Guidance on Formula Gifts Between Family Members Reviewed by Momizat on . Wandry v. Commissioner In certain cases, formula-driven, gift-giving plans have proved to be successful. In other cases, they have not. What characteristics dif Wandry v. Commissioner In certain cases, formula-driven, gift-giving plans have proved to be successful. In other cases, they have not. What characteristics dif Rating: 0
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Guidance on Formula Gifts Between Family Members

Wandry v. Commissioner

In certain cases, formula-driven, gift-giving plans have proved to be successful. In other cases, they have not. What characteristics differentiate a formula gift-giving plan that can withstand the Internal Revenue Service (the “service”) scrutiny and be upheld in Tax Court from a plan that gets defeated?  The Wandry decision1 provides insight into these questions and highlights issues that taxpayers and tax advisers should consider when structuring and implementing a gift-giving plan. This discussion summarizes: (1) the facts of the Wandry case; (2) the service’s arguments; and (3) the Tax Court decision.

Wandry v. Commissioner

Wandry v. Commissioner

In 1998, Albert and Joanne Wandry (“petitioners”) formed the Wandry Family Limited Partnership (“Wandry FLP”), a Colorado limited liability partnership.  Upon its formation, they contributed cash and marketable securities to the Wandry FLP.

The petitioners, along with their advisers, were contemplating a tax-free, gift-giving plan through transfers of Wandry FLP partnership interests up to their annual gift tax exclusions of (1) $11,000 per each donor under Section 2503(b); and (2) additional gifts in excess of their annual exclusion up to $1 million for each petitioner under Section 2505(a). On January 1, 2000, the petitioners implemented the gift-giving plan using the Wandry FLP partnership interests. 

The transfer of these interests is not at issue in this case. However, in August 2001, the petitioners formed Norseman Capital, LLC (“Norseman”), a Colorado limited liability company, to manage the business and affairs of a recently established family business. By 2002, all of Wandry FLP’s assets had been transferred to Norseman.

On January 1, 2004, the petitioners executed separate assignments and memorandums that gifted membership units of Norseman to their children and grandchildren.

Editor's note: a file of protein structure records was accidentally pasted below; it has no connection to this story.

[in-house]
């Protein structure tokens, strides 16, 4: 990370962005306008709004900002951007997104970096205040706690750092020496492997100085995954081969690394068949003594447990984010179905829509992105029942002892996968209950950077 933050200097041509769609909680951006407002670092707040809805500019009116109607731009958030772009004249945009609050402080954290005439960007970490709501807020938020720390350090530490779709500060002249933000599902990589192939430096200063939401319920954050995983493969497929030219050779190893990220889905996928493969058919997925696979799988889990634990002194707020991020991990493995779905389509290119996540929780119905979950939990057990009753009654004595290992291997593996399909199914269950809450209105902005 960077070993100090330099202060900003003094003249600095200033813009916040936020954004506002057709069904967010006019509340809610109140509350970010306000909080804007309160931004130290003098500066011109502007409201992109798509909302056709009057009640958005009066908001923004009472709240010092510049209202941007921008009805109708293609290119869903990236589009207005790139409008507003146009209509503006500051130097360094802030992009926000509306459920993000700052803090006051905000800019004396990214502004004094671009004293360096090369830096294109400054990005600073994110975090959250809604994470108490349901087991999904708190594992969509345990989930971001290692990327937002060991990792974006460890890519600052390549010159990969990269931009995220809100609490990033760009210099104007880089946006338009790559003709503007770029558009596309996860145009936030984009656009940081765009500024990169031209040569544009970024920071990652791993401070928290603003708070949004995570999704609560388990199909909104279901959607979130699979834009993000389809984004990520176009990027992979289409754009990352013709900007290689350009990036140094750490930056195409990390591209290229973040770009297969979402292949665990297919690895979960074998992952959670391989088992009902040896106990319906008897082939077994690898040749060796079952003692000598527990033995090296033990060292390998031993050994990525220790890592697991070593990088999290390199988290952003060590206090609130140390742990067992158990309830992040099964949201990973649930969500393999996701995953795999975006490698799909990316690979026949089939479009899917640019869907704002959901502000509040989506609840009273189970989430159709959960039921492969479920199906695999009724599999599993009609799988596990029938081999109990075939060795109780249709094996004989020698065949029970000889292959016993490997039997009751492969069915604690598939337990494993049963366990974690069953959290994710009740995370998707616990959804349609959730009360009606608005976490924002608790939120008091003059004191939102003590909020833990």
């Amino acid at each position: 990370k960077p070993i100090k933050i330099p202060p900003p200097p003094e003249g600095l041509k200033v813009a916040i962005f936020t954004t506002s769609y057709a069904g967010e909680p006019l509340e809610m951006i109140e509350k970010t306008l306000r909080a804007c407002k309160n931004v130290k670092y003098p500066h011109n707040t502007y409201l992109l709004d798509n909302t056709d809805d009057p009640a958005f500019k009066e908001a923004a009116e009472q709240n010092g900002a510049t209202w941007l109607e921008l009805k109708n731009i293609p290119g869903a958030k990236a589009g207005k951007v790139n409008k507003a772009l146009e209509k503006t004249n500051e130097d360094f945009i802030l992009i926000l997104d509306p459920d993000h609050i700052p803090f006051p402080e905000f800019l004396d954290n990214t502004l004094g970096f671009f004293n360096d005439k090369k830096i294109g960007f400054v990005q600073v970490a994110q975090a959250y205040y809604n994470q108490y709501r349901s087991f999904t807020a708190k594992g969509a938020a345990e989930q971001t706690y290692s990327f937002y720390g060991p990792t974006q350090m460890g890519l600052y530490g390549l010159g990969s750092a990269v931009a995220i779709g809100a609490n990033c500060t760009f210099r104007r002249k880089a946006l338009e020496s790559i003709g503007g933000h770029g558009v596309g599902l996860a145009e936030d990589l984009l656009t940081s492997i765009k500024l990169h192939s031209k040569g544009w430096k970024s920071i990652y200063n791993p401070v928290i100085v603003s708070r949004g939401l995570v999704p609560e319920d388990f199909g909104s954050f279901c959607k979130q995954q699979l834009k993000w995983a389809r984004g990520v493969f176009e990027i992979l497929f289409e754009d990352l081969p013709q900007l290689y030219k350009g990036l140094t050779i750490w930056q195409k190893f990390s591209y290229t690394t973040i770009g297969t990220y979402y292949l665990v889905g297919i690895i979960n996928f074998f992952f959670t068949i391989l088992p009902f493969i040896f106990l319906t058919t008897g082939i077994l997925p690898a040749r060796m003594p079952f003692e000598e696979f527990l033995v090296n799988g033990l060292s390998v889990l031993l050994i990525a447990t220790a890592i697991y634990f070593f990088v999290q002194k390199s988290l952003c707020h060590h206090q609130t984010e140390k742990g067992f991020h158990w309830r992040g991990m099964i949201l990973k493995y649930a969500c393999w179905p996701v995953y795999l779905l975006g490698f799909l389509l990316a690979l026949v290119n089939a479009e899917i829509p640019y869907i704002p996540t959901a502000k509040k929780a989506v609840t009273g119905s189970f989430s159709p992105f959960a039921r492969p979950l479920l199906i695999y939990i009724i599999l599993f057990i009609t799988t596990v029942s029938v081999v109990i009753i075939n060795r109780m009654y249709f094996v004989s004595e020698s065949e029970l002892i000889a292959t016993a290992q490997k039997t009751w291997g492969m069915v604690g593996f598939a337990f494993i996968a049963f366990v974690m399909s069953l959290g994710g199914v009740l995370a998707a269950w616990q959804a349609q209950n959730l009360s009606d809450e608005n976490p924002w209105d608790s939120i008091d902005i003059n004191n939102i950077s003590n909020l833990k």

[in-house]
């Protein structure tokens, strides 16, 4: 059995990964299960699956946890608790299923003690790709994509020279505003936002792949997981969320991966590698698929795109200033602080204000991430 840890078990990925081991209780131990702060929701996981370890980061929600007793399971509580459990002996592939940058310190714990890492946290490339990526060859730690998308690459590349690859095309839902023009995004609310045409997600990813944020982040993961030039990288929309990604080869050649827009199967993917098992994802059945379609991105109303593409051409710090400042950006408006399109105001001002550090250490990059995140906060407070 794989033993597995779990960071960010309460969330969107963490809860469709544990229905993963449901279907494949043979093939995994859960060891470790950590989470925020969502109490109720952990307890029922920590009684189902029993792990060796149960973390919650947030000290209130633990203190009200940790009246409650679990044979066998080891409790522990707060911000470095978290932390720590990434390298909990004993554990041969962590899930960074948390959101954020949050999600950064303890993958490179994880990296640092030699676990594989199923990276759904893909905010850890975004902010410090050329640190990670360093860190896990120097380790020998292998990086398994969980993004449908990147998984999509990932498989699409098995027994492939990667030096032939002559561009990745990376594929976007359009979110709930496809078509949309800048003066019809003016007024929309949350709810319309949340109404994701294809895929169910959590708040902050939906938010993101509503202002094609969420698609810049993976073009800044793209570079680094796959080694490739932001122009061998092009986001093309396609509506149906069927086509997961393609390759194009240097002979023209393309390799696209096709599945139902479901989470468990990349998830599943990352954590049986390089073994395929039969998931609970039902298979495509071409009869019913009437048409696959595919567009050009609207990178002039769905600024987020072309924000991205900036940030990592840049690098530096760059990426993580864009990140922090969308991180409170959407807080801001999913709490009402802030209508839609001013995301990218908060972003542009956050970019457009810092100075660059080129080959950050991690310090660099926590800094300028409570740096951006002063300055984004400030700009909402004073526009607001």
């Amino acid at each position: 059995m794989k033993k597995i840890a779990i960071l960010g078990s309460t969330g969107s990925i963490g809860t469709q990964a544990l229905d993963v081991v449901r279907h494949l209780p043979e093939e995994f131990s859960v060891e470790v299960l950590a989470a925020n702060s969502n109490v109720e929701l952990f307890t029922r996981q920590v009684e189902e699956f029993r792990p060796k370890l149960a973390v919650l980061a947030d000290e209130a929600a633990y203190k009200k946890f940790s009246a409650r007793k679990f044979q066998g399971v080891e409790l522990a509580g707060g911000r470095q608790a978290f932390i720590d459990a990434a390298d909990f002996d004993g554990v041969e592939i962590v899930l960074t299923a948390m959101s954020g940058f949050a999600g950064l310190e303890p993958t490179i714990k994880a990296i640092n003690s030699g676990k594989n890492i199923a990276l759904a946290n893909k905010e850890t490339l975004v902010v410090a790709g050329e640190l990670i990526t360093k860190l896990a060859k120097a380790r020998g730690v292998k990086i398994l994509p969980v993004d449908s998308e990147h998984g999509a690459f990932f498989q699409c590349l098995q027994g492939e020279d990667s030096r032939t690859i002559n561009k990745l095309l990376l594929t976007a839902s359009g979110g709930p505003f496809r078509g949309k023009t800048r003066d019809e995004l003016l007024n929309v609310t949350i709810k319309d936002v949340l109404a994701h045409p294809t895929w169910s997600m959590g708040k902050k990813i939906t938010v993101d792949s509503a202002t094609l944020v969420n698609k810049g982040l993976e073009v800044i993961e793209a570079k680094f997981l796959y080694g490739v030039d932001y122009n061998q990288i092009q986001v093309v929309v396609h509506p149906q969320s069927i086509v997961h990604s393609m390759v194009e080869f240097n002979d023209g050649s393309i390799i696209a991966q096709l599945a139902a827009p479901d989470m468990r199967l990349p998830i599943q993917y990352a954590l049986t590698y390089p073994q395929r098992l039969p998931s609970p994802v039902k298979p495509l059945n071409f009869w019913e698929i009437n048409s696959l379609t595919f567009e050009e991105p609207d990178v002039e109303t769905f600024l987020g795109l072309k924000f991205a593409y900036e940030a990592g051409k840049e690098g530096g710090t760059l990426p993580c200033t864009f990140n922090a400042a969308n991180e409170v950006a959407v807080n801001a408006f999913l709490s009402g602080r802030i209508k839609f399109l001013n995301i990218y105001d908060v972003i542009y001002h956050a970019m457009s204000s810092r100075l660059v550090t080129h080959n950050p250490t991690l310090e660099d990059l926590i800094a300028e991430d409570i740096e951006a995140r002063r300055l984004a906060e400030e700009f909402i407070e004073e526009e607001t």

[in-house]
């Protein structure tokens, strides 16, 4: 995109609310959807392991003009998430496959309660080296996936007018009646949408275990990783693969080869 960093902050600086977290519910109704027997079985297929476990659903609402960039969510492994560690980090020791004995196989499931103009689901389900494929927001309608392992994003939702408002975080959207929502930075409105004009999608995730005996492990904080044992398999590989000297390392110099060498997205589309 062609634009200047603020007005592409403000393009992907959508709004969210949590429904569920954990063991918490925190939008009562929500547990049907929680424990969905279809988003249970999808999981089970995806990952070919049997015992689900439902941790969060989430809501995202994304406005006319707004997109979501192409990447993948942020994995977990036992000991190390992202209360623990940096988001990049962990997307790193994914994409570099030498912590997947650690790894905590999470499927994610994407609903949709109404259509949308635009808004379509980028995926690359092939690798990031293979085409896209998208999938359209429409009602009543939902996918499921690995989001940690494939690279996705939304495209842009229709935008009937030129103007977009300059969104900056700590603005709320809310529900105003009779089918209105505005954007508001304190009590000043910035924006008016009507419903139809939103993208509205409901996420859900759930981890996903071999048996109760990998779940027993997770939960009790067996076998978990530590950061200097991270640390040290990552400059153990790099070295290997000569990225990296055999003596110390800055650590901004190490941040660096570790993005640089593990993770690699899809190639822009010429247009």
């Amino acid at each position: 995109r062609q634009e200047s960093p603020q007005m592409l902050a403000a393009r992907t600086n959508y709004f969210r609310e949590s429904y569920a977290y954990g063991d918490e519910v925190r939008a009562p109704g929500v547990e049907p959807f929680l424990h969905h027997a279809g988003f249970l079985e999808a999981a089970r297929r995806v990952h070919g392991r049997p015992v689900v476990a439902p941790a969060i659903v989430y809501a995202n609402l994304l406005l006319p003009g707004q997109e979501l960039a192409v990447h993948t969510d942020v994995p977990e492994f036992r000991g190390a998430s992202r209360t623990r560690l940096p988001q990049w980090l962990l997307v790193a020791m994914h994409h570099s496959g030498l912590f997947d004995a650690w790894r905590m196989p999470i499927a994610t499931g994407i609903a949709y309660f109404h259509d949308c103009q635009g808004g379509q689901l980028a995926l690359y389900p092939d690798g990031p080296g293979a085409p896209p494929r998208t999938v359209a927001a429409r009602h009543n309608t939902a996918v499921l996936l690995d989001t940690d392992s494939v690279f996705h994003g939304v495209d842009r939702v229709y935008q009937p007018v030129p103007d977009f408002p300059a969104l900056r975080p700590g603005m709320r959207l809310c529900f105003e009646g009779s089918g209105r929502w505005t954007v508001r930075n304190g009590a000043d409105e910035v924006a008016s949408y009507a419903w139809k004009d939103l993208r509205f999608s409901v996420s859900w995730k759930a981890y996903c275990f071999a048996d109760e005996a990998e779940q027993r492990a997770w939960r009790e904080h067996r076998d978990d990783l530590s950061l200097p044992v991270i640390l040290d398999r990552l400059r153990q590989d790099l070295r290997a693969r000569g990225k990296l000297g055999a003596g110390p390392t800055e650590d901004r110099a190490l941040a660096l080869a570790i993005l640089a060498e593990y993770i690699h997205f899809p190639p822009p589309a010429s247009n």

Although the petitioners did not have a completed valuation at the time of the gift, the assignment document contained the following language:

Although the number of Units gifted is fixed on the date of the gift, that number is based on the fair market value of the gifted Units, which cannot be known on the date of the gift but must be determined after such date based on all relevant information as of that date. Furthermore, the value determined is subject to challenge by the IRS. I intend to have a good-faith determination of such value made by an independent third-party professional experienced in such matters and appropriately qualified to make such a determination. Nevertheless, if, after the number of gifted Units is determined based on such valuation, the IRS challenges such valuation and a final determination of a different value is made by the IRS or a court of law, the number of gifted Units shall be adjusted accordingly so that the value of the number of Units gifted to each person equals the amount set forth above, in the same manner as a federal estate tax formula marital deduction amount would be adjusted for a valuation redetermination by the IRS and/or a court of law.

This paragraph is called the ‘adjustment clause.’ 

The only gifts the petitioners ever intended to make were dollar amounts of Norseman membership units equal to their federal gift tax exclusions. The petitioners were advised by tax counsel that if a subsequent determination revalued the membership units, no units would be returned to them. Rather, accounting entries to Norseman’s capital accounts would reallocate each member’s membership units to conform to the actual gifts.

A valuation report was issued on July 26, 2005, which concluded that a one percent Norseman membership interest was worth $109,000. Gift tax returns were filed for Albert and Joanne for 2004. These gift tax returns reported net transfers from each donor of $261,000 to their children and $11,000 to their grandchildren.

The gift tax returns described the gifts to the children as a 2.39 percent Norseman membership interest ($261,000 ÷ $109,000), and the gifts to the grandchildren as a 0.101 percent Norseman membership interest ($11,000 ÷ $109,000). These membership interests were derived by dividing the total dollar value gifted to each descendant by the appraised value of a one percent interest.